Note that something odd has appeared. jar has added a directory called META-INF to our archive; it contains one file: MANIFEST.MF. The META-INF directory holds files describing the contents of the JAR. The MANIFEST.MF file that jar has added is an automatically generated packing list naming the files in the archive along with cryptographic "checksums" for each.
Manifest-Version: 1.0 Name: spaceblaster/game/Game.class Digest-Algorithms: SHA MD5 SHA-Digest: D5Vi4UV+O+XprdFYaUt0bCv2GDo= MD5-Digest: 9/W62mC4th6G/x8tTnP2Ng== Name: spaceblaster/game/Planetoid.class Digest-Algorithms: SHA MD5 SHA-Digest: SuSUd6pYAASO5JiIGlBrWYzLGVk= MD5-Digest: KN/4cLDxAxDk/INKHi2emA== ...
The first line is simply a version number. Following it are
groups of lines describing each item. The first line tells you the
item's name; in this case, I'm showing you the lines describing the
files Game.class and Planetoid.class. The remaining
lines in each section describe various attributes of the item. In
this case, the
Digest-Algorithms line specifies that the manifest
provides message digests (similar to checksums) in two forms: SHA and
This is followed by the actual message digest for
the item, computed
using these two algorithms.
As we'll discuss in the next section, the META-INF directory
and manifest file
can also hold digital signature information for items in the archive.
We'll talk more about this in the next section.
 SHA and MD5 stand for Secure Hashing Algorithm and Message Digest 5. That's all you really need to know about them; an explanation of these algorithms is way beyond the scope of this book.
You can add your own information to the manifest descriptions by specifing a supplimentary manifest file when you create the archive. This is a good place to store other simple kinds of attribute information about the files in the archive; perhaps version or authorship info.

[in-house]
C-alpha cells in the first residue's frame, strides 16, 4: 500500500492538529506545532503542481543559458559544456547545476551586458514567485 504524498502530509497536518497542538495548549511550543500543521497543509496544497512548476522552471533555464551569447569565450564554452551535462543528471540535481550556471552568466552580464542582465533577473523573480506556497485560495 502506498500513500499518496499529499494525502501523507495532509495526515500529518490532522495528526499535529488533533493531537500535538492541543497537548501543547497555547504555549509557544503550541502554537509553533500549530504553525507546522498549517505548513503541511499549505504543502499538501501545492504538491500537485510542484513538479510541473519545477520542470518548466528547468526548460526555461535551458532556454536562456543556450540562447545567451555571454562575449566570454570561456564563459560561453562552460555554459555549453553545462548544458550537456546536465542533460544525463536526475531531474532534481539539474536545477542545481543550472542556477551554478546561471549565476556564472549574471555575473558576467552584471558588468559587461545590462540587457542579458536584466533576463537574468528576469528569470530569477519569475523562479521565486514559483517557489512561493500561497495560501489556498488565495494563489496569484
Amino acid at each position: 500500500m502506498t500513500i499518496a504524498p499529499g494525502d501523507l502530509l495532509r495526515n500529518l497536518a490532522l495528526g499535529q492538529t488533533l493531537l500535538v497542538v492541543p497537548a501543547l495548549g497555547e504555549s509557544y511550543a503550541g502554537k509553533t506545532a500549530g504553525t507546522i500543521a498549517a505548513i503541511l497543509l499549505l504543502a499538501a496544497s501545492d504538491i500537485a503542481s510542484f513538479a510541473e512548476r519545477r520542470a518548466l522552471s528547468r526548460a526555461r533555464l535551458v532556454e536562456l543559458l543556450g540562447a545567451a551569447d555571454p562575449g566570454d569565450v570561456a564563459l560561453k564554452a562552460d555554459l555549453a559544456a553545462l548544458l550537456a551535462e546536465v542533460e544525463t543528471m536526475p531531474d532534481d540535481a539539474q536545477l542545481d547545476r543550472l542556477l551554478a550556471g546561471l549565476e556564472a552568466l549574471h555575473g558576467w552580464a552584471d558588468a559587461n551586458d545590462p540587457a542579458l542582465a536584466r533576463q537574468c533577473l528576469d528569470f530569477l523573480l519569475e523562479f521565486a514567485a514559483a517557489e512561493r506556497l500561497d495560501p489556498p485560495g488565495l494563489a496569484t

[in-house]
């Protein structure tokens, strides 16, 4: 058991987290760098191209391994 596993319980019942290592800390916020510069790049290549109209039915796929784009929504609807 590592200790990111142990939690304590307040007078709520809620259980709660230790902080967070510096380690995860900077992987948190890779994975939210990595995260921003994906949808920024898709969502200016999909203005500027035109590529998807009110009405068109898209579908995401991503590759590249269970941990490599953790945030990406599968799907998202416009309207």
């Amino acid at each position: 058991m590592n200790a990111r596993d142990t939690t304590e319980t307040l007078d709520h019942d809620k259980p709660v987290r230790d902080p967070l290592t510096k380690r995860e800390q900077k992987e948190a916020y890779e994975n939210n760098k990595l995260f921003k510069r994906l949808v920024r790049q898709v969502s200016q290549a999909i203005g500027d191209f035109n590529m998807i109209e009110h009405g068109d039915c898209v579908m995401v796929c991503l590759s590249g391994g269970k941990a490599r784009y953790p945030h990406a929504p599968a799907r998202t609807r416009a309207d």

For example, we can create a file with the following name:value pairs:
Name: spaceblaster/images/planetoid.gif RevisionNumber: 42.7 Artist-Temperment: moody
To add this information to the manifest in our archive, place it in a file called myManifest.mf and give the following jar command:
% jar -cvmf myManifest.mf spaceblaster.jar spaceblaster
We've added an additional option to the command,
m, which specifies that
jar should read additional manifest information from the file
given on the command line. How does jar know which file is
m is before
f, it expects to find the manifest
information before the name of the jar file it will create.
If you think that's awkward, you're right; get the names in the wrong
order, and jar will do the wrong thing. That's another good
reason to look into the MoaJar program I mentioned earlier.
What can we do with the revision and temperament information we've so
cleverly included in the JAR file? Unfortunately, nothing, except for
unpacking the archive and reading the manifest. However, if you were
writing your own JAR utility or some kind of resource loader, you
could include code to look at the manifest, check for your private
keywords, and act accordingly--perhaps darkening the display if the
artist's temperament is "moody." At present, only one
keyword is defined, aside from the ones we've seen already:
The value of this keyword should be
true if the item is a Java Bean;
this information is used by the BeanBox and other utilities that work
with Java Beans (see Chapter 18).